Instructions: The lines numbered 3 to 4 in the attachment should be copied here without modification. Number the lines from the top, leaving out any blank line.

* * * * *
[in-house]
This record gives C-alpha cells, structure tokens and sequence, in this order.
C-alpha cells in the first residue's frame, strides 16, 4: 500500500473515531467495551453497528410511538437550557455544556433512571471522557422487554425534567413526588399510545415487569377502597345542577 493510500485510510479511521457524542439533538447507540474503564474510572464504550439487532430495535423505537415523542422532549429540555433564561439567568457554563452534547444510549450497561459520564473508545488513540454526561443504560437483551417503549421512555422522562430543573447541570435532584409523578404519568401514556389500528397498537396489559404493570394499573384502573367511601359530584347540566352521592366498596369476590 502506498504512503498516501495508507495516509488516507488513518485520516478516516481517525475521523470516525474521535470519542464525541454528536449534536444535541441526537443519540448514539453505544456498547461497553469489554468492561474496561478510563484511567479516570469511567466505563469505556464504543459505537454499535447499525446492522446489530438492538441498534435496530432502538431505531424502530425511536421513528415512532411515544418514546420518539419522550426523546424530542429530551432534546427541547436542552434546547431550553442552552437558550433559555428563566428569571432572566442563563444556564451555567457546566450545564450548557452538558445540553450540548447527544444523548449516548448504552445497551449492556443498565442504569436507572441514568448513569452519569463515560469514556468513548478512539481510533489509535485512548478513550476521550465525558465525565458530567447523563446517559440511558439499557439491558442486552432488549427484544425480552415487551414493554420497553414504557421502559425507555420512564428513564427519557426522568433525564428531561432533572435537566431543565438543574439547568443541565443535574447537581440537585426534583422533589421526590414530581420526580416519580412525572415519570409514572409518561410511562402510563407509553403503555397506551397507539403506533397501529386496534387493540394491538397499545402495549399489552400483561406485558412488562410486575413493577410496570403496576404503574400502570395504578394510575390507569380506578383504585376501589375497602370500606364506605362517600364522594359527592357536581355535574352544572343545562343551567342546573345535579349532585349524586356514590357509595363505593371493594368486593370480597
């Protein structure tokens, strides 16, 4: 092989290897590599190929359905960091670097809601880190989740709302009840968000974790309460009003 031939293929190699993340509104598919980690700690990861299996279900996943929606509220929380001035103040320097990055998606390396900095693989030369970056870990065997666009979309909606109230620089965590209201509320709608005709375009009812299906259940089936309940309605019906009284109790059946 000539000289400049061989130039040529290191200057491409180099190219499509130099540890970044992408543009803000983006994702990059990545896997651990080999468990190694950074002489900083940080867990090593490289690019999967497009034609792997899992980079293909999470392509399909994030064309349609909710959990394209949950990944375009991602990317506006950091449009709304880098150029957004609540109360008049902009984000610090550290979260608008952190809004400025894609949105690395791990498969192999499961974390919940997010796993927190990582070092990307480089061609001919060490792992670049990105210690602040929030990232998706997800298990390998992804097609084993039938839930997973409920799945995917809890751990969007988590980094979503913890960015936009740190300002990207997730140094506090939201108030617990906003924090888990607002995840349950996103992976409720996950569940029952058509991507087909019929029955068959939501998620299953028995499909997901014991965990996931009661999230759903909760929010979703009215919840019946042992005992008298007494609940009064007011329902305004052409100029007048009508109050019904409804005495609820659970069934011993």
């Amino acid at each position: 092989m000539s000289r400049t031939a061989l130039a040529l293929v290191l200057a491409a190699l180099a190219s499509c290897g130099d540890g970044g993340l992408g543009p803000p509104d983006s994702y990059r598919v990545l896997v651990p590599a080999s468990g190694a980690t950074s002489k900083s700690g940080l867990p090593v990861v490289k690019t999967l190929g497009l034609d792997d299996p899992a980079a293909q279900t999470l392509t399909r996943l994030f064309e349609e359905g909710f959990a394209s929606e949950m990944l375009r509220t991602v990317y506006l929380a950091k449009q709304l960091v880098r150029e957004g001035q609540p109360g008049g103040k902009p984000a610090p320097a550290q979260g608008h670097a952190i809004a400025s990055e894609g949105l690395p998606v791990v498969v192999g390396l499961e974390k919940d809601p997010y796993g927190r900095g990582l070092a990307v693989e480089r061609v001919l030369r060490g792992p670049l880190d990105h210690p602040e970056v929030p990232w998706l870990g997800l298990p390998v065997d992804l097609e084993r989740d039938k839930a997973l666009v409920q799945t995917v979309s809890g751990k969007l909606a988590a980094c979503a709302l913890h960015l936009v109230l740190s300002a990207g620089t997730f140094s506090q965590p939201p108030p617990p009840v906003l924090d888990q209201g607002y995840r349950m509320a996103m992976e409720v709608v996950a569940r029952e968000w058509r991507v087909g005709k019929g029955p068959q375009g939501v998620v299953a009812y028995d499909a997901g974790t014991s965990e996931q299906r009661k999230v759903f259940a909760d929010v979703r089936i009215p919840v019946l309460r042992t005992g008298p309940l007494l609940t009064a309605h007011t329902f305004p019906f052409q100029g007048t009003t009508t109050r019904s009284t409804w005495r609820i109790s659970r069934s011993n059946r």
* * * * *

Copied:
C-alpha cells in the first residue's frame, strides 16, 4: 500500500473515531467495551453497528410511538437550557455544556433512571471522557422487554425534567413526588399510545415487569377502597345542577 493510500485510510479511521457524542439533538447507540474503564474510572464504550439487532430495535423505537415523542422532549429540555433564561439567568457554563452534547444510549450497561459520564473508545488513540454526561443504560437483551417503549421512555422522562430543573447541570435532584409523578404519568401514556389500528397498537396489559404493570394499573384502573367511601359530584347540566352521592366498596369476590 502506498504512503498516501495508507495516509488516507488513518485520516478516516481517525475521523470516525474521535470519542464525541454528536449534536444535541441526537443519540448514539453505544456498547461497553469489554468492561474496561478510563484511567479516570469511567466505563469505556464504543459505537454499535447499525446492522446489530438492538441498534435496530432502538431505531424502530425511536421513528415512532411515544418514546420518539419522550426523546424530542429530551432534546427541547436542552434546547431550553442552552437558550433559555428563566428569571432572566442563563444556564451555567457546566450545564450548557452538558445540553450540548447527544444523548449516548448504552445497551449492556443498565442504569436507572441514568448513569452519569463515560469514556468513548478512539481510533489509535485512548478513550476521550465525558465525565458530567447523563446517559440511558439499557439491558442486552432488549427484544425480552415487551414493554420497553414504557421502559425507555420512564428513564427519557426522568433525564428531561432533572435537566431543565438543574439547568443541565443535574447537581440537585426534583422533589421526590414530581420526580416519580412525572415519570409514572409518561410511562402510563407509553403503555397506551397507539403506533397501529386496534387493540394491538397499545402495549399489552400483561406485558412488562410486575413493577410496570403496576404503574400502570395504578394510575390507569380506578383504585376501589375497602370500606364506605362517600364522594359527592357536581355535574352544572343545562343551567342546573345535579349532585349524586356514590357509595363505593371493594368486593370480597
């Protein structure tokens, strides 16, 4: 092989290897590599190929359905960091670097809601880190989740709302009840968000974790309460009003 031939293929190699993340509104598919980690700690990861299996279900996943929606509220929380001035103040320097990055998606390396900095693989030369970056870990065997666009979309909606109230620089965590209201509320709608005709375009009812299906259940089936309940309605019906009284109790059946 000539000289400049061989130039040529290191200057491409180099190219499509130099540890970044992408543009803000983006994702990059990545896997651990080999468990190694950074002489900083940080867990090593490289690019999967497009034609792997899992980079293909999470392509399909994030064309349609909710959990394209949950990944375009991602990317506006950091449009709304880098150029957004609540109360008049902009984000610090550290979260608008952190809004400025894609949105690395791990498969192999499961974390919940997010796993927190990582070092990307480089061609001919060490792992670049990105210690602040929030990232998706997800298990390998992804097609084993039938839930997973409920799945995917809890751990969007988590980094979503913890960015936009740190300002990207997730140094506090939201108030617990906003924090888990607002995840349950996103992976409720996950569940029952058509991507087909019929029955068959939501998620299953028995499909997901014991965990996931009661999230759903909760929010979703009215919840019946042992005992008298007494609940009064007011329902305004052409100029007048009508109050019904409804005495609820659970069934011993």